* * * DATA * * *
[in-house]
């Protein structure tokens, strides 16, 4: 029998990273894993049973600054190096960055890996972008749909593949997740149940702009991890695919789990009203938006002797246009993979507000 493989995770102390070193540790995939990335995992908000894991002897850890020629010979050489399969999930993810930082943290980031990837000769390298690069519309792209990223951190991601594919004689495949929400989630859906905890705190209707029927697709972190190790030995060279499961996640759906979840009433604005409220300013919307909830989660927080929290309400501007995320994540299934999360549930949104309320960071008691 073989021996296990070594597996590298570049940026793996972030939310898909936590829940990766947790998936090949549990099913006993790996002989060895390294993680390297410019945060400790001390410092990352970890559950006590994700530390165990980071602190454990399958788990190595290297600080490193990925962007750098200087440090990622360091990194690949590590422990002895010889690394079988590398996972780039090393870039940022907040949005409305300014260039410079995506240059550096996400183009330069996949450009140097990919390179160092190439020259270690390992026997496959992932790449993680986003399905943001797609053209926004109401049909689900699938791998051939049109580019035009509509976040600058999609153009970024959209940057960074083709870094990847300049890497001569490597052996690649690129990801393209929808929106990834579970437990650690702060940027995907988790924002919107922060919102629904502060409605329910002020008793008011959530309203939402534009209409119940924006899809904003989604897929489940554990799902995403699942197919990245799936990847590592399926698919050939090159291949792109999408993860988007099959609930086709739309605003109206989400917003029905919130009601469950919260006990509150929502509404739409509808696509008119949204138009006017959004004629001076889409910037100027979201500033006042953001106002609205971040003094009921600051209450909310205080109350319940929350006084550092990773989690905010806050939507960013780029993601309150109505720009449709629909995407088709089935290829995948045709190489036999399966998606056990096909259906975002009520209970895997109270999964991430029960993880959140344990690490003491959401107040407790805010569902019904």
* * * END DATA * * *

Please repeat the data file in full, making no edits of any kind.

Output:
[in-house]
């Protein structure tokens, strides 16, 4: 029998990273894993049973600054190096960055890996972008749909593949997740149940702009991890695919789990009203938006002797246009993979507000 493989995770102390070193540790995939990335995992908000894991002897850890020629010979050489399969999930993810930082943290980031990837000769390298690069519309792209990223951190991601594919004689495949929400989630859906905890705190209707029927697709972190190790030995060279499961996640759906979840009433604005409220300013919307909830989660927080929290309400501007995320994540299934999360549930949104309320960071008691 073989021996296990070594597996590298570049940026793996972030939310898909936590829940990766947790998936090949549990099913006993790996002989060895390294993680390297410019945060400790001390410092990352970890559950006590994700530390165990980071602190454990399958788990190595290297600080490193990925962007750098200087440090990622360091990194690949590590422990002895010889690394079988590398996972780039090393870039940022907040949005409305300014260039410079995506240059550096996400183009330069996949450009140097990919390179160092190439020259270690390992026997496959992932790449993680986003399905943001797609053209926004109401049909689900699938791998051939049109580019035009509509976040600058999609153009970024959209940057960074083709870094990847300049890497001569490597052996690649690129990801393209929808929106990834579970437990650690702060940027995907988790924002919107922060919102629904502060409605329910002020008793008011959530309203939402534009209409119940924006899809904003989604897929489940554990799902995403699942197919990245799936990847590592399926698919050939090159291949792109999408993860988007099959609930086709739309605003109206989400917003029905919130009601469950919260006990509150929502509404739409509808696509008119949204138009006017959004004629001076889409910037100027979201500033006042953001106002609205971040003094009921600051209450909310205080109350319940929350006084550092990773989690905010806050939507960013780029993601309150109505720009449709629909995407088709089935290829995948045709190489036999399966998606056990096909259906975002009520209970895997109270999964991430029960993880959140344990690490003491959401107040407790805010569902019904």